“It was a battle,” Ben Bonser said. “They were trying their style of play. We were trying our style. We had a hard time breaking through and the few times we did we couldn’t finish.”

Twenty minutes of overtime followed. North Marion had the better of the play overall, but Marist had the best chances to score. In the fifth minute of the first overtime, McLaughlin created a breakaway for herself with a nice steal, only to see Kirstein, the person she took the ball from, run her down and prevent even a shot on goal.

Marist’s best opportunities came in the last minute of overtime. McLaughlin’s corner found Chase’s head but the scorer supreme was foiled by the North Marion defense. Chase got another chance with 23 seconds left, as the ball came to her deep in the box. The Marist Catholic superstar was poised to be the hero, but was instead stoned by Bonser.

“I’m not thinking, just reacting,” Kira Bonser said. “Afterwards, I’m, ‘Oh wow, I saved that.’”

That was just the beginning of an unforgettable end for Bonser and her North Marion team.

North Marion led off the shootout and scored, courtesy of Swanson. McLaughlin answered for Marist Catholic with a left-footed strike to the left of Bonser.

Meigs dove right to save North Marion’s next attempt. Paslay was able to covert on a hard ground ball for Marist Catholic, putting the Spartans in the drivers’ seat up 2-1 in PKs.

Things went from bad to dire for North Marion when its next kick sailed over the crossbar, but the Huskies got a reprieve when Marist Catholic’s kick hit the near post. 

Both teams scored on the next round of kicks, as Yesenia Delgado snuck it past Meigs on the left for North Marion, while Ella Braugner countered for the Spartans.

Entering the final round of kicks, Marist Catholic led, 3-2. If Marist prevented North Marion from scoring again, or scored itself, it would repeat as state champions.

With its backs to the wall, North Marion proved up to the task.

Comerford put her kick into the left corner to square PKs at 3-3. The pressure fell on Bonser. Do or die.

“A lot of it is reaction,” she said. “Keepers have to do a lot of quick thinking. In practice, I’m always against the starters, which means the top players are shooting on me.”

Bonser decided to dive. She dove right. It was the right decision. The confident save sent the teams to extra kicks tied at 3-3.

Both teams scored in the next round, with Lader converting for North Marion and Lucy Crenweige answering with a rocket to the upper right.

Dunn found the net for North Marion to start the next round. If Bonser could make the next save, the Huskies (15-3) would win their first sanctioned OSAA state title.

Bonser settled on her strategy.

“I’ve been practicing getting down on the ground because sometimes they don’t shoot it side to side,” she said. “They expect you to dive. So basically you flop over as fast as you can. I thought, ‘I’m going to do it.’ You have to commit to it before you make the save.”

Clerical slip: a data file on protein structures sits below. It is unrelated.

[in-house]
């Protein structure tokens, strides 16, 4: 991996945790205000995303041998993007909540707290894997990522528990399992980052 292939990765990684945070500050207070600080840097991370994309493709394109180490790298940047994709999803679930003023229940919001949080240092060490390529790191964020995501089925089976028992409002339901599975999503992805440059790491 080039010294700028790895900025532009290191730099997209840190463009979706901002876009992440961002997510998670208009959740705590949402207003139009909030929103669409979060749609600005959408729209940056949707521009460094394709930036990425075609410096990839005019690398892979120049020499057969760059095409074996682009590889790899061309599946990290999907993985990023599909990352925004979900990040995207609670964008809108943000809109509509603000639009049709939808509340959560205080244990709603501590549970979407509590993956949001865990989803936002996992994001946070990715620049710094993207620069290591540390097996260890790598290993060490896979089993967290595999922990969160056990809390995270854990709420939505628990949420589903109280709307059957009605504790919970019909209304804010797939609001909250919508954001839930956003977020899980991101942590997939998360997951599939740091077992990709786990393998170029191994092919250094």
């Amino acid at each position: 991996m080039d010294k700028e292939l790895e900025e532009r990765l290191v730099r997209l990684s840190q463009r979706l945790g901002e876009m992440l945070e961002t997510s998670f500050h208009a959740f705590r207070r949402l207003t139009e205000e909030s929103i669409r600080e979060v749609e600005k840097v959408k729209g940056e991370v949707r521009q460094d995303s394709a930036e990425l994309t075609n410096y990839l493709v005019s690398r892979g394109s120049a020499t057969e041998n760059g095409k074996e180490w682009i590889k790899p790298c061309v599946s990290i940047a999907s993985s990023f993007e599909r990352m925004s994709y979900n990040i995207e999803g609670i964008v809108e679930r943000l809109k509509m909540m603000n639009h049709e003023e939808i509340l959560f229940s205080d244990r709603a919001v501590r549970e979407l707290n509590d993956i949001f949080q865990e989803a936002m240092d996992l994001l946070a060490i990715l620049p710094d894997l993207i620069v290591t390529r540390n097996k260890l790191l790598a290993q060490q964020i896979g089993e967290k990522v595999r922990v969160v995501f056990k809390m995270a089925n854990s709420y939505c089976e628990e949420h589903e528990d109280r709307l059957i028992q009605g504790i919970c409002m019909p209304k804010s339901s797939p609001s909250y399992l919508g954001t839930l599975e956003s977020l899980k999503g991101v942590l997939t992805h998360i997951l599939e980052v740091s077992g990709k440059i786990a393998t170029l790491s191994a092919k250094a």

The Marist Catholic penalty taker did not shoot for a corner. Bonser had guessed correctly! She went quickly to the ground and the ball came directly to her.

North Marion had won; yet. Bonser did not know it yet.

“I didn’t know until everyone started screaming and mosh pitting me,” she said. “I started crying because I didn’t know I was able to do that.”

On the sidelines, her dad got emotional, too.

“It’s just amazing to see my daughter make the save that puts us on top,” he said. “How can you watch that and not be emotional?”

“I’m just happy,” he continued. “They deserve it. They’ve worked hard for years and years and years.”

Schroffner came over after the match to congratulate Coach Bonser and his team.

“You have to credit North Marion,” he said. “They fought hard. They’re a great team. Sometimes the ball just doesn’t bounce right. We could have had a few goals in the extra time. They just didn’t go our way.”

“I’m super proud of this team,” Schroffner added about the Spartans (17-1-1). “This was a record-breaking team.  They scored 104 goals and let in nine. We didn’t win the last game but it doesn’t mean we can’t be proud of our season. Soccer can be cruel sometimes. You can have a great team but you lose in PKs. I told them to keep their heads high. Bear in mind that we have a young team, with only one senior. We’ll be back next year and maybe the year after that and the year after that.”

North Marion’s journey to the title was a lot like its keeper. The Huskies were not the favorites and found themselves on the brink at different times Saturday before finding their way. Their story is like Bonser’s story, she said.

“Through a lot of perseverance and positive self-talk I made it,” she explained. “I connected with my team and we ended up winning state.”